In many areas over the past month, we have received twice the usual amount of rainfall, on top of soil which was already well saturated with winter snow melt. As a result, soils have been soaked for days at a time, if not weeks. These conditions are ideal for a group of fungi called the oomycetes, or water molds. Some of these fungi will infect small fruit crops, causing root and crown rots, and even fruit rot. One kind of spore produced by these fungi swims in the soil water solution, looking for a host root. After it finds one, the spore then attaches and infects the root. The excess water we have had in the cold soil not only stresses roots, but provides excellent infection conditions for these diseases.
The fungi involved in small fruits are species of Phytophthora and Pythium, which cause diseases such as red stele, black root rot and leather rot on strawberry, and crown and root rot on raspberries. The extent to which Pythium contributes to black root rot isn't known, and even less is known about how to control black root rot. Fortunately, a bit more is known about management of the other diseases.
Susceptibility to some of these diseases varies by cultivar. For example, "Honeyoye' and 'Seneca' are susceptible to red stele, while "Guardian' and 'Allstar' are not. For raspberries, the susceptibility of 'Titan' to Phytophthora is well known, while 'Newburgh' or 'Latham' show some tolerance.
While it is too late for this year, the first defenses against the water molds should be genetic and cultural. If a relatively wet site or heavy soil is the only planting option, then consider using raised beds for small fruits. This reduces or eliminates standing water in the root zone, thus reducing or eliminating the chance for root infection by the Phytophthora or Pythium. Besides raised beds, selecting resistant or tolerant cultivars can greatly reduce root disease problems.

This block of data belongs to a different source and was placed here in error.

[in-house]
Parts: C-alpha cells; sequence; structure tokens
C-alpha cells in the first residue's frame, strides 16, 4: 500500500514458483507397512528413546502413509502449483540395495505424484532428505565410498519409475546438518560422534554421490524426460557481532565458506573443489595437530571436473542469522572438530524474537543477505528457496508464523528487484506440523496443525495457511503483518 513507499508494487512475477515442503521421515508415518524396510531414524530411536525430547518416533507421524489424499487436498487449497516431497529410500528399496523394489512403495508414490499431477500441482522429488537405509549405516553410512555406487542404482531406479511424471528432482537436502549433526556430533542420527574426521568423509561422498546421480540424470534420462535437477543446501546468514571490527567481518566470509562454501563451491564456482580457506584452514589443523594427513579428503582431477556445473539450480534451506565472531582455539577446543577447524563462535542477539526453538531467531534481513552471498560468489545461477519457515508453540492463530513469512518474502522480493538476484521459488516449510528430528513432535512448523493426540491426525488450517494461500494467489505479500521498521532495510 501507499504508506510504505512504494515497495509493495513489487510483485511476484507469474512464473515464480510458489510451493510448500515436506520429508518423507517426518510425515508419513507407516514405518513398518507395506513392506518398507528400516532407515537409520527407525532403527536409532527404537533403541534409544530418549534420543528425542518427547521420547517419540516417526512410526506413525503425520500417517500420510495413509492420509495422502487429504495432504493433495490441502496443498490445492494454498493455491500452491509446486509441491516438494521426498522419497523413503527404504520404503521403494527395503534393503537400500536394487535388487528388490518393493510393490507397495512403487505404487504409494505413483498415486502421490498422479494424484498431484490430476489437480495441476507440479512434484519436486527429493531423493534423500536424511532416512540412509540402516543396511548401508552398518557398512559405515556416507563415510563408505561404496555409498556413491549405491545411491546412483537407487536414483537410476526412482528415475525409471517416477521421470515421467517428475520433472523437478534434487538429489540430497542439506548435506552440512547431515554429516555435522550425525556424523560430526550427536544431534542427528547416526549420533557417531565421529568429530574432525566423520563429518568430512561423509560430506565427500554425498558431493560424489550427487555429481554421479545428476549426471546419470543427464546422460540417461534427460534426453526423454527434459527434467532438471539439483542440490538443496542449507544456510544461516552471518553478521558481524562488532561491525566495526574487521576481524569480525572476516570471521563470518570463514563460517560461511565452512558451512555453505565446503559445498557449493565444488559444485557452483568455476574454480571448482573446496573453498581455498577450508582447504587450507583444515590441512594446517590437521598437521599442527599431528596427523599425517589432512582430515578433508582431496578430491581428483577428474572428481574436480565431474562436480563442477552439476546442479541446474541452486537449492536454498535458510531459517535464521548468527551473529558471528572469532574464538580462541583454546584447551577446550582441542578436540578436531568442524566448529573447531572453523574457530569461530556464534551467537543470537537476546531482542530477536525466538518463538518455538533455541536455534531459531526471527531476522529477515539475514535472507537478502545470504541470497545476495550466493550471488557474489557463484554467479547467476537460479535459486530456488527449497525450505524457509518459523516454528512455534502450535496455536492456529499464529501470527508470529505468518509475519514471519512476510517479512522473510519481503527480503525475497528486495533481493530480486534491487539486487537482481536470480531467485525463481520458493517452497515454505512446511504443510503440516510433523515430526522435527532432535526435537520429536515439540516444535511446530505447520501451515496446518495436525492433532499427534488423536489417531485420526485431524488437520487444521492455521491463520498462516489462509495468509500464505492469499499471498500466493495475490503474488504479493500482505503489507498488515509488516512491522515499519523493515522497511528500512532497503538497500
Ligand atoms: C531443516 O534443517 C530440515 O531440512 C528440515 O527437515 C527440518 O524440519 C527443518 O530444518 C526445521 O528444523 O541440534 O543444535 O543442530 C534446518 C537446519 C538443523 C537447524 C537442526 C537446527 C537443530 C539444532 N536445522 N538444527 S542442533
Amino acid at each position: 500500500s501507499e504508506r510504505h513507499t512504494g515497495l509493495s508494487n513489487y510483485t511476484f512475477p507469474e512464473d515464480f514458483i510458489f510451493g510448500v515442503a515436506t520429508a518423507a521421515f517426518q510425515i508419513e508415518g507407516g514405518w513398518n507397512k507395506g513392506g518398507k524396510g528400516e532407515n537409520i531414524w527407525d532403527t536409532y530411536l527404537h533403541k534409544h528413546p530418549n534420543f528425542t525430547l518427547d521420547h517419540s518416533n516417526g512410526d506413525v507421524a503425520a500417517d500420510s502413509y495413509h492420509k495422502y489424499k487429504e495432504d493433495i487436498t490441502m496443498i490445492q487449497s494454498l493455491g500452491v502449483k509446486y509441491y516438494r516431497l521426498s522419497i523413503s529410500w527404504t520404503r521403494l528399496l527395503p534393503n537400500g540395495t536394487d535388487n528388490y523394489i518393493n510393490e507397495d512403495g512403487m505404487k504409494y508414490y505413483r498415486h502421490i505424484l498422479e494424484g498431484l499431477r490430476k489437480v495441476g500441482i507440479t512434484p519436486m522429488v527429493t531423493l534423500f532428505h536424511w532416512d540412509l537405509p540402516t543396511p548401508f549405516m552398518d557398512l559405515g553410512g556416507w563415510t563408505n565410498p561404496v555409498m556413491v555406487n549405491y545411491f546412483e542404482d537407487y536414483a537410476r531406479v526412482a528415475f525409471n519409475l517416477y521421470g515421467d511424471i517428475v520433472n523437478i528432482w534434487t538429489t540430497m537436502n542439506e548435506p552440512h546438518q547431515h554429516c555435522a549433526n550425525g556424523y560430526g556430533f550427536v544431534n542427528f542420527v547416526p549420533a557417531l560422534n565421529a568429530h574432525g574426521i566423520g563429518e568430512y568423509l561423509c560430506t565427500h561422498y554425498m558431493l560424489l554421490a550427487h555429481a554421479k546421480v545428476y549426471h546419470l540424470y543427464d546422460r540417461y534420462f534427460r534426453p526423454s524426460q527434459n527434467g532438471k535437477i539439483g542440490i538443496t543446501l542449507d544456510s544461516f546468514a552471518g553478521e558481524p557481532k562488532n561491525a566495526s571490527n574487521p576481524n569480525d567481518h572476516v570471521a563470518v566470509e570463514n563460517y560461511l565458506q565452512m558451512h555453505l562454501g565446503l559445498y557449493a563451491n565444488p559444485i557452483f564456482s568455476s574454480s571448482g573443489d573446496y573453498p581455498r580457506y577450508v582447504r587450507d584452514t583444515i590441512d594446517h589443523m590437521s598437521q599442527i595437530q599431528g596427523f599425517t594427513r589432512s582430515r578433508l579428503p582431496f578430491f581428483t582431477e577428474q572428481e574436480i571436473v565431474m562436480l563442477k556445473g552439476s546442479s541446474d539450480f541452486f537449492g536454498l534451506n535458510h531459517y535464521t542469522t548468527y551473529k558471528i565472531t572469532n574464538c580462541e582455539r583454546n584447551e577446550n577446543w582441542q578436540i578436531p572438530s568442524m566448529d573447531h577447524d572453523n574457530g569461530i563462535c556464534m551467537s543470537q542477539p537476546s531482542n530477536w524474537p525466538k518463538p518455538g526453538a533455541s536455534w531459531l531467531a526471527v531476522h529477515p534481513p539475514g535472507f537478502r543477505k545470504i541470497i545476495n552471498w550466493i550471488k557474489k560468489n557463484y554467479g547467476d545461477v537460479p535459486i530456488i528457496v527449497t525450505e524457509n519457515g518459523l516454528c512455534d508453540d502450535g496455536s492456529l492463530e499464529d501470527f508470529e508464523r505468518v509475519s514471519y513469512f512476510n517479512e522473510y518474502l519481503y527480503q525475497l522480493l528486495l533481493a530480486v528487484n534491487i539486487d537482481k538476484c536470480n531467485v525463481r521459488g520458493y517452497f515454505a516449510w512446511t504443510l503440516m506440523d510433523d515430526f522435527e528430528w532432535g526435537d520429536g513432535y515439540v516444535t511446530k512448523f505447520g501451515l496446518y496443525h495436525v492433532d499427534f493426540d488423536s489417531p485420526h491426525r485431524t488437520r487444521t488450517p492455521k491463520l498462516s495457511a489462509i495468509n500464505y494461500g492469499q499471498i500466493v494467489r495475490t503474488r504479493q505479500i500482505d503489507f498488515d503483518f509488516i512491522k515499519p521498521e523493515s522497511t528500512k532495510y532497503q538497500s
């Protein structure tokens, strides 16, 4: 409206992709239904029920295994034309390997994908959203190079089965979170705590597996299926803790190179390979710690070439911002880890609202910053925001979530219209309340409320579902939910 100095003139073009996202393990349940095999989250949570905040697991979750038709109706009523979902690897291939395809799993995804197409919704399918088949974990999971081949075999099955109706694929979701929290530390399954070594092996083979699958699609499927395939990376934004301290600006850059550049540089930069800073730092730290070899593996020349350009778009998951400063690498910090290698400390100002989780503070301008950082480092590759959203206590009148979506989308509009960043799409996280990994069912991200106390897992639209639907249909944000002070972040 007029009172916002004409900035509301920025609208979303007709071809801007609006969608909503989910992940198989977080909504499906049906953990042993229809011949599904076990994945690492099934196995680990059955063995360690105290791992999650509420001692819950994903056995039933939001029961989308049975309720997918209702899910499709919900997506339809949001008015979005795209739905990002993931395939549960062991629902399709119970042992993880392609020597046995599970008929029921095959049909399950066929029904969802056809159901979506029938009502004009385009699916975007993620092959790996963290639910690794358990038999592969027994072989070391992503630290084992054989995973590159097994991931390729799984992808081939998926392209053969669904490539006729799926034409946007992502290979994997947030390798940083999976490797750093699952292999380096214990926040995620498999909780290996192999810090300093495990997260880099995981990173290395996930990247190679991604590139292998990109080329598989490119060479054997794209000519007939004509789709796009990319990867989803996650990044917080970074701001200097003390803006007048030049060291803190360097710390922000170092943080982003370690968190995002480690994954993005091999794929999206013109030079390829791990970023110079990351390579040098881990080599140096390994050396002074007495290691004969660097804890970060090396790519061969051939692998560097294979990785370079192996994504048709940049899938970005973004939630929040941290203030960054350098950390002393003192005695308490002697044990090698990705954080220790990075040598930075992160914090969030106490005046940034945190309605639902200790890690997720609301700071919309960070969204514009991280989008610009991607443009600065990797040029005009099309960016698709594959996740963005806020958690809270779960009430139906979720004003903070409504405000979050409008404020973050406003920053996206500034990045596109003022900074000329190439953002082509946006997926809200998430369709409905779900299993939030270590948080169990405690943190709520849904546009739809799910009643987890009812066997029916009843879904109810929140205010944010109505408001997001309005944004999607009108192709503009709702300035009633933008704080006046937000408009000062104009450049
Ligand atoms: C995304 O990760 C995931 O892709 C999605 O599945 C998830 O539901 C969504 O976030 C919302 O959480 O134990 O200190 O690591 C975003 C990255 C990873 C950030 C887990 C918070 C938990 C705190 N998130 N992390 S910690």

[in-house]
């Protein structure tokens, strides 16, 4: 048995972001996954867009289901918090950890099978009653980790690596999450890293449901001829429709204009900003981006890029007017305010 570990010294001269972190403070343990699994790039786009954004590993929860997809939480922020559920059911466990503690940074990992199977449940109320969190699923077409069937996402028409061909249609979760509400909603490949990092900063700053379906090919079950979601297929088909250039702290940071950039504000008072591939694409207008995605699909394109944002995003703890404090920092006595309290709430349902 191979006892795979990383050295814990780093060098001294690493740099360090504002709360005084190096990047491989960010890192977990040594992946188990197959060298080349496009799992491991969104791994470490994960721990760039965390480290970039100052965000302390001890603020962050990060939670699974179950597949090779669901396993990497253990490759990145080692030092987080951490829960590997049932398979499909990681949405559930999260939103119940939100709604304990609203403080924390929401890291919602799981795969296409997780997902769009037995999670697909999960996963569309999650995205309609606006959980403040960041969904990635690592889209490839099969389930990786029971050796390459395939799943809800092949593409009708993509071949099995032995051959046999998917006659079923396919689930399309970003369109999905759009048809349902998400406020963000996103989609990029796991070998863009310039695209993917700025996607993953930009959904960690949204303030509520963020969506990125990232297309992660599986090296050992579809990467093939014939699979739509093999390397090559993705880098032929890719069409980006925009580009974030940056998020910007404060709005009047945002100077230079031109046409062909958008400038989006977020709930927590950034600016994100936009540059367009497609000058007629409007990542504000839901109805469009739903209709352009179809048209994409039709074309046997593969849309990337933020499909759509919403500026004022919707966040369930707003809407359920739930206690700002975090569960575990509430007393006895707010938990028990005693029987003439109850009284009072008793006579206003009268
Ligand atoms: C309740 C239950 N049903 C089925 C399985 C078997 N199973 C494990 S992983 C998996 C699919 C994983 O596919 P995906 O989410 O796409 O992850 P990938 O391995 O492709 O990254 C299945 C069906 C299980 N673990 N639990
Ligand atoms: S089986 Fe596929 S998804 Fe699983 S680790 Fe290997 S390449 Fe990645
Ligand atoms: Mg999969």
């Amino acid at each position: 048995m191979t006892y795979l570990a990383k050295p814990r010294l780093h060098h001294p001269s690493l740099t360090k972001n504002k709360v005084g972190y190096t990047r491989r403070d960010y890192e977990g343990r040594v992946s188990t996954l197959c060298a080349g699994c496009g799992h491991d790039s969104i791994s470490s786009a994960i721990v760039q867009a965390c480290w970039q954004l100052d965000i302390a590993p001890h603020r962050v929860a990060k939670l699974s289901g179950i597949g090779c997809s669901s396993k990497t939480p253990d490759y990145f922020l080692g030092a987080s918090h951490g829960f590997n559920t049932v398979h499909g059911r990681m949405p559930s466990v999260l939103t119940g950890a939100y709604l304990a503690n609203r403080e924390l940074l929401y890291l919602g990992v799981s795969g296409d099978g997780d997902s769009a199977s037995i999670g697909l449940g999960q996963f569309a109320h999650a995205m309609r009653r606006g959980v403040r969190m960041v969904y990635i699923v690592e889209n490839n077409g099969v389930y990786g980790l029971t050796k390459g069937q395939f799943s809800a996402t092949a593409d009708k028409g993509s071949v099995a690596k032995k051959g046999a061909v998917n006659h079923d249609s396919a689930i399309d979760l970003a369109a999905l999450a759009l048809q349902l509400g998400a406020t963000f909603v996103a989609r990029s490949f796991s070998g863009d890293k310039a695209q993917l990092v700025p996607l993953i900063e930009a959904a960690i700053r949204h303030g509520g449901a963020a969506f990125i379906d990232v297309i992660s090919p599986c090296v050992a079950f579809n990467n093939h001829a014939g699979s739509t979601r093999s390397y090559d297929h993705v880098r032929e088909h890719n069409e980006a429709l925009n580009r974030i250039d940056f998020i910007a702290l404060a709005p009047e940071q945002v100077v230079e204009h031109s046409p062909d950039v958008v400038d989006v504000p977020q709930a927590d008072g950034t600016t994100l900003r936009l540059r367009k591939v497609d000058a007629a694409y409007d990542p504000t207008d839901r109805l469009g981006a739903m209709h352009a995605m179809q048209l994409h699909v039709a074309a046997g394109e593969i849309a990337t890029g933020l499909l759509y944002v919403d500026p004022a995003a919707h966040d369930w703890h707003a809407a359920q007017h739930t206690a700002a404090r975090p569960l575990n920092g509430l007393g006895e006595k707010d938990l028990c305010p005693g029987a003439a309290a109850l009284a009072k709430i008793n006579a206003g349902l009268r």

Mulch is a cultural tool used in many small fruit plantings. It can be both good and bad. In strawberries, a clean straw mulch over the alleys and in rows will eliminate rain and irrigation splash from soil to plants. This splash is responsible for most of the spread of leather rot disease. On the other hand, experiments show that straw mulch in raspberries appears to hold moisture in the soil longer, and causes much more root rot.
This year, because there has been so much water in soils, it may be necessary to use chemicals. Generally these chemicals are more effective if used in the early stages of infection, so the sooner the better. By the time plants are showing severe symptoms, treatment will do little good. These fungicides are more of an emergency treatment than standard applications. Their continued use year after year may result in resistance development by the fungi being treated.
Aliette® (fosetyl-A1) is registered to control Phytophthora on strawberries and 'caneberries' (raspberries, blackberries). For strawberries, it may be applied on established beds as a foliar spray for red stele. These applications should start when the plants begin to grow in spring. If wet conditions persist, additional applications should be made at 30 to 60 day intervals. New plants may be dipped in a solution of 2.5 lbs/100 gal. for 30 minutes. Aliette® can also be used as a foliar spray against leather rot. Leather rot should be treated where there has been a significant history of the disease. Start at 10% bloom to early fruit set (2.5 to 5.0 lbs./A), and repeat every seven to 14 days while wet weather continues.
Ridomil® (metalaxyl) may also be used against Phytophthora in blueberries as well as strawberries and caneberries. It comes as a 2-E liquid or a 50WP. For either formulation, treatment focuses on the soil rather than the plant, though for leather rot on strawberry the treatment is foliar. Consult the label for more specific directions.
Daniel Cooley, University of Massachusetts Extension